The role of what it means to be a mother, parent, and worker is evolving. The new modern American family is learning that we need to juggle work and family in order to survive. It is now becoming much more politically correct to have more-involved fathers and also less-overburdened mothers in parenting and household efforts.
So as working mom numbers continue to increase it will only be a matter of time before all working people will be equally responsible for both income generation and household chores. This is wonderful news! Proud Working Moms, let's begin paving the way. We must teach our companions what it means to be a real partner.
List your responsibilities: A good first step is to keep a one-week log of everything you do around the house and for your family. Have your partner do the same. Then compare your lists.
How do you each feel about the items on your list?Do you feel you operate from a partnership position? Are there things that jump out at you that could be more evenly shared? Is there any task you intensely dislike? Is there anything your partner is doing that you could take on?
This exercise can be eye-opening. Don't be surprised if your list is very long and your companion's is not. You are not alone in this, but you can change. By taking a look at what is really happening now, you are taking one step closer to a true partnership.
Divide and conquer: How many of us have watched television images of an inept dad who can't change a diaper, open a jar of baby food, or start a load of laundry? It is not the 1950's anymore. Expecting a real partner means you expect them to help out with all things evenly.
Unfortunately, major advertisers continue to launch campaigns imposing the stereotype of a stupid dad who is clueless in the home and a mother who seems to really enjoy cleaning while wearing heels. I don't, do you?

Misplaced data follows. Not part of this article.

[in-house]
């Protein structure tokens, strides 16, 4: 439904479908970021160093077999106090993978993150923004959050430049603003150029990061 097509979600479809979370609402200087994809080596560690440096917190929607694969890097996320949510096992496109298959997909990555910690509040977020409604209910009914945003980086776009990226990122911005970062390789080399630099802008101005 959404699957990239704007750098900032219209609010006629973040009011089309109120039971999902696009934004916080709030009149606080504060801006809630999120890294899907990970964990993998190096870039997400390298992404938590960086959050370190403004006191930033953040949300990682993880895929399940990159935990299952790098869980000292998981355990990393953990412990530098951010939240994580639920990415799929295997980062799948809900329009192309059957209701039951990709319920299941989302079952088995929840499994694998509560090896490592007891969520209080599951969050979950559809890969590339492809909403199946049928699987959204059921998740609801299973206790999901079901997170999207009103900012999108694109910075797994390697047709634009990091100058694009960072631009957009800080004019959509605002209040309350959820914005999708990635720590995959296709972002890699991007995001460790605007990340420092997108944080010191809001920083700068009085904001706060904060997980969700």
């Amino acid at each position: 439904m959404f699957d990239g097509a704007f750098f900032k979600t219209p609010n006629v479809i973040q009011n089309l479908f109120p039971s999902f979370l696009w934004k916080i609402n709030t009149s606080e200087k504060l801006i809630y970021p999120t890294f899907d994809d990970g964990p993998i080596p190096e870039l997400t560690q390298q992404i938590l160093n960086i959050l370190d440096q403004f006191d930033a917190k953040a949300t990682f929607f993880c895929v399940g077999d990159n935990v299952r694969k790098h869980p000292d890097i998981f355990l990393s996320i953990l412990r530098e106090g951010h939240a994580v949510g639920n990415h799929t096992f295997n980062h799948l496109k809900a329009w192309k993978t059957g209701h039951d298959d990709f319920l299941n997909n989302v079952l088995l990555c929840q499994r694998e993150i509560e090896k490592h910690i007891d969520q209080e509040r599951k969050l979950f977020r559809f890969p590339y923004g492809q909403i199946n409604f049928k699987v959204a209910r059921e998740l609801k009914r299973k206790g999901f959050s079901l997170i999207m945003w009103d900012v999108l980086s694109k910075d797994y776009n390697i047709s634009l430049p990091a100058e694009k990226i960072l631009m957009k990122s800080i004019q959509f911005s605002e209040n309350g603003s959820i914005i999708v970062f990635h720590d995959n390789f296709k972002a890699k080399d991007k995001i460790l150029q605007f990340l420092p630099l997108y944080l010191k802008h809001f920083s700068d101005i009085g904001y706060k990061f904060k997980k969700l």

We know there are a ton of dads who fit this "dumber than a box of rocks" stereotype. Just don't let it be your partner. Here are a few examples of things you could divide and conquer. Think about these and the many others tasks you could get your companion to help with:
Laundry: One parent does whites and the other does darks. Or, one parent does the washing and folding, the other puts away (my least favorite part).
Bill-paying: One manages the day-to-day stuff (credit cards, monthly bills), while the other keeps on top of long-term finances (college funds, retirement accounts).
Groceries: Keep a list on the refrigerator so that the parent who stops by the store can get everything at once. Or, if you've already mastered technology, use OneNote or Evernote, which are tools that allow you to keep notes on your phone. Make a page listed as "stuff to buy" and sync it with your partner. On the way home, whoever is closest is the one who hits the store.
House and vehicle upkeep: One parent keeps the house working (air conditioner, heater, major appliances) while the other is in charge of the cars.
Pet Stuff: One parent does the feeding, another does the scooping and walking.
Cleaning: One parent is the duster and sweeper, the other vacuums and tackles bathrooms.
Nighttime stuff: One parent takes control of dish duty, the other takes up the bedtime story, bath, and laying out tomorrow's outfits.
Cooking: Assign meal preparation to the parent who is home at dinnertime, and trade off preparation meals when you're both around.
Taking out the trash: On trash night (assuming you have weekly curbside pickup), the parent who is not putting the last child to bed gathers and hauls the trash outside.
General house tidy: In the evenings, whoever is not on nighttime duty can work on straightening the home for the next day.
Arranging health appointments for children: Make one parent the doctor coordinator and the other parent the dentist coordinator.
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Samantha Knowles is the author of Working Mom Reviews. Have an inside look at the male brain and know what they want in a relationship. See He Is Not That Complicated. Learn about eliminating the problems related to hypothyroidism, visit Hypothyroidism Revolution
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